Promising research and innovation

Québec wants to promote promising research and innovation by using the most advanced technologies, in order to stand out on the world stage and remain at the forefront of the best practices in responsible mining development. 

A great example is the creation of a scientific research network specific to critical and strategic minerals in February 2023. This network pools the expertise of organizations and businesses to support research and innovation in the most structuring mineral sectors for Québec. Ultimately, it will help make Québec a world leader in this area.

Grants to support mineral exploration This hyperlink will open in a new window. (in French) are also available. They help mining proponents to develop strategic and critical mineral exploration projects by assessing the quality of mineralizations.  

Funding for battery research and the creation of new digital and technological tools for the mass processing of geoscience data are also some of the innovative projects put forward in Québec.

Thanks to advances in artificial intelligence, mining operations will increasingly be managed from the surface, from control centres. For example, the Gouvernement du Québec supports the digital transition of mining organizations and operations. These innovations will make mines safer and more competitive and will improve the industry’s energy balance.

Job creation in the mining sector

Training a skilled workforce to fill all positions in this sector is also a condition for success in developing critical and strategic minerals in Québec. 

The acquisition of new knowledge related to the exploration, extraction, processing, transformation and recycling of minerals will be used to create quality jobs and support the economic vitality of regions.

Best practices in sustainable development

As an essential player in the mining sector, Québec wants to be a leader in responsible development in the world. The government framework This hyperlink will open in a new window. (in French) is based on a number of laws and regulations governing mining so that it respects the environment and promotes the social acceptability of local and Indigenous communities.

Québec mines emit fewer greenhouse gases than elsewhere in the world thanks to stringent regulations, the use of 99% renewable energy (hydroelectricity), optimal energy consumption and the best environmental standards and practices. High standards for the protection of water, air, wildlife and flora are in place. The same is true for protecting the health and safety of workers.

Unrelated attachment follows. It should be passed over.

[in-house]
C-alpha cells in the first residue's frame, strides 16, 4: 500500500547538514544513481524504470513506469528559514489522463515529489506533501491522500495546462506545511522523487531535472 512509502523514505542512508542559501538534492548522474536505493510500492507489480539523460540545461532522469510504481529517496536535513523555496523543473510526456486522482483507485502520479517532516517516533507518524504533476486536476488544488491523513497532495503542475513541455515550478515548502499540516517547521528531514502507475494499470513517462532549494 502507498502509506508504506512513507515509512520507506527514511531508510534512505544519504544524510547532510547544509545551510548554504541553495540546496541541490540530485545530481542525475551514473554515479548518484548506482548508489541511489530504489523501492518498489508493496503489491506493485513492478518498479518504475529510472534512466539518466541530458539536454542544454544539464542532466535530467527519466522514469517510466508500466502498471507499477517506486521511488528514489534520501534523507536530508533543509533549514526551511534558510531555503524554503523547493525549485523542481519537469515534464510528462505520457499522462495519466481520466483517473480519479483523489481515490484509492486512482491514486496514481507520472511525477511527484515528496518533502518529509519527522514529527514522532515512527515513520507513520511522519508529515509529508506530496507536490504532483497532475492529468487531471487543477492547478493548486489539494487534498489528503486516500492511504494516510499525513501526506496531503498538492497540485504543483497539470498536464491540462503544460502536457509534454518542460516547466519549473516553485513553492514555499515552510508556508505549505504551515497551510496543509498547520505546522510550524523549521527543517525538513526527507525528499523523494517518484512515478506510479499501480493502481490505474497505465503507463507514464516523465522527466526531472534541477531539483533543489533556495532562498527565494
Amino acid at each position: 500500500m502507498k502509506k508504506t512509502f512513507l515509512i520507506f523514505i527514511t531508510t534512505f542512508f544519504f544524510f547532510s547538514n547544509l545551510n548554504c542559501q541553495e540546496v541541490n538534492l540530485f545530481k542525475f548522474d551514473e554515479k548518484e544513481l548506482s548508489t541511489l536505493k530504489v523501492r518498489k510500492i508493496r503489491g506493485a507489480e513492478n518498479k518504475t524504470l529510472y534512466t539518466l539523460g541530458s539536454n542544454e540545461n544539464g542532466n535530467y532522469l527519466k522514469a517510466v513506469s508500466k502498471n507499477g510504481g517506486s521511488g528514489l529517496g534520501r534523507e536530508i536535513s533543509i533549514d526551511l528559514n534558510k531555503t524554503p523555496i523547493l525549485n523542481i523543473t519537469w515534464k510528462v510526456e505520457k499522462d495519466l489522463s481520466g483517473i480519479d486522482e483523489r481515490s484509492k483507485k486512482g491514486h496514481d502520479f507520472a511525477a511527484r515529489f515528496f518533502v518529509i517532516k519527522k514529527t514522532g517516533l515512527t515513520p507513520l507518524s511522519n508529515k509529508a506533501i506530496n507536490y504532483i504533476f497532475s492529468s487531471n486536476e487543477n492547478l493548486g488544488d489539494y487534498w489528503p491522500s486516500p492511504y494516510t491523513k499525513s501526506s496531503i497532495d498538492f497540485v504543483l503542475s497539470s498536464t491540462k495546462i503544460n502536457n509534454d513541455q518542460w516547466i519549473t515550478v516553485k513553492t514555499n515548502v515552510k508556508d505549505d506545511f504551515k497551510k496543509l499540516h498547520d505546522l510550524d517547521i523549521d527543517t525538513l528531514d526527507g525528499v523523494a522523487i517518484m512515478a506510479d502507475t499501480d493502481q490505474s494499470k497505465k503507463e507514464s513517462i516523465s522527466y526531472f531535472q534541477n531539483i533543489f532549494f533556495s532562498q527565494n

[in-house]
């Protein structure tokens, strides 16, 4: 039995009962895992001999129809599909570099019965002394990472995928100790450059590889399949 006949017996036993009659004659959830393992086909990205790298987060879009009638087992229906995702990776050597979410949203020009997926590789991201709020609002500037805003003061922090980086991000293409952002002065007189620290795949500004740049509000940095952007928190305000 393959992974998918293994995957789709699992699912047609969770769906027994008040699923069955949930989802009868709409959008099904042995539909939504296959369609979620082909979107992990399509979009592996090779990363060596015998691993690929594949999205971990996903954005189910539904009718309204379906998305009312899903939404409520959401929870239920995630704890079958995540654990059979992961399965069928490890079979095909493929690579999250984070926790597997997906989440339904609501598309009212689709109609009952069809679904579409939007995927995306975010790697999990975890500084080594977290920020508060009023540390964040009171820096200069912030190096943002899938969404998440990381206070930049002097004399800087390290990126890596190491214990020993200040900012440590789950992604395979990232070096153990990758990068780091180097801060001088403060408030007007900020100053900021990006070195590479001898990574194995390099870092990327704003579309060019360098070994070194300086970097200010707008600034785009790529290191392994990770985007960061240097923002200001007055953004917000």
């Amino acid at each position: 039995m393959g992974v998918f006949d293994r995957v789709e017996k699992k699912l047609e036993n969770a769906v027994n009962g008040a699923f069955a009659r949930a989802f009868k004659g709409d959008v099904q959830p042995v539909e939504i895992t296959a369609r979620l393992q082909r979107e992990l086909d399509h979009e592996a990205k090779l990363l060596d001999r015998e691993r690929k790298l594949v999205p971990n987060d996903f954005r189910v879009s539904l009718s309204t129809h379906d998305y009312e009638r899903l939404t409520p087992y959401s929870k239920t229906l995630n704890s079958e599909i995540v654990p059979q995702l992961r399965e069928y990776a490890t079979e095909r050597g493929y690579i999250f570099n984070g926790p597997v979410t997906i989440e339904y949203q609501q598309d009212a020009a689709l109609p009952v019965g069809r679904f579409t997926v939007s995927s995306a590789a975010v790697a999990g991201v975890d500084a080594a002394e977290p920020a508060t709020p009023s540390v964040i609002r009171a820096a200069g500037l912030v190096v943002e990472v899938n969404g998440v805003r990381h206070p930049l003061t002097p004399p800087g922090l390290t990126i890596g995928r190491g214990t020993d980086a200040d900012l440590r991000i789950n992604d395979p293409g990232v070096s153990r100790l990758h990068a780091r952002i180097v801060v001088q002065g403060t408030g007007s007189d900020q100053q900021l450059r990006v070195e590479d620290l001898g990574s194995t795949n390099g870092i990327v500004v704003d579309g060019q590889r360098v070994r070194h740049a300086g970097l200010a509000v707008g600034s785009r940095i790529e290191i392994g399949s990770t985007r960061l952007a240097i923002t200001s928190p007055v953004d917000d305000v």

Since 2013, the government has required mining companies to obtain approval of a rehabilitation and restoration plan before receiving a mining lease. Companies must also provide a financial guarantee for the restoration of the entire site. Companies must return the sites to satisfactory condition at their own expense once the mining activity is completed.

Québec is also contributing to the energy transition and the fight against climate change by implementing a number of policies such as a battery sector development strategy (in French), the Politique de mobilité durable — 2030 (in French) and the 2030 Plan for a Green Economy.

Mining activities in partnership with communities

Québec has created various tools for businesses as well as local and Indigenous communities to promote the social acceptability of mining projects. One example is the early consultation process for projects. As such, proponents are encouraged to foster development conditions that respect the environment and the mining project host communities. 

Harmonious development of mining activities

In keeping with its commitments to the responsible development of its natural resources, the Gouvernement du Québec carried out a broad participatory process on the harmonious development of mining activities in the spring of 2023. 

Learn more about this participatory process This hyperlink will open in a new window.. (in French)

Last update: January 22, 2024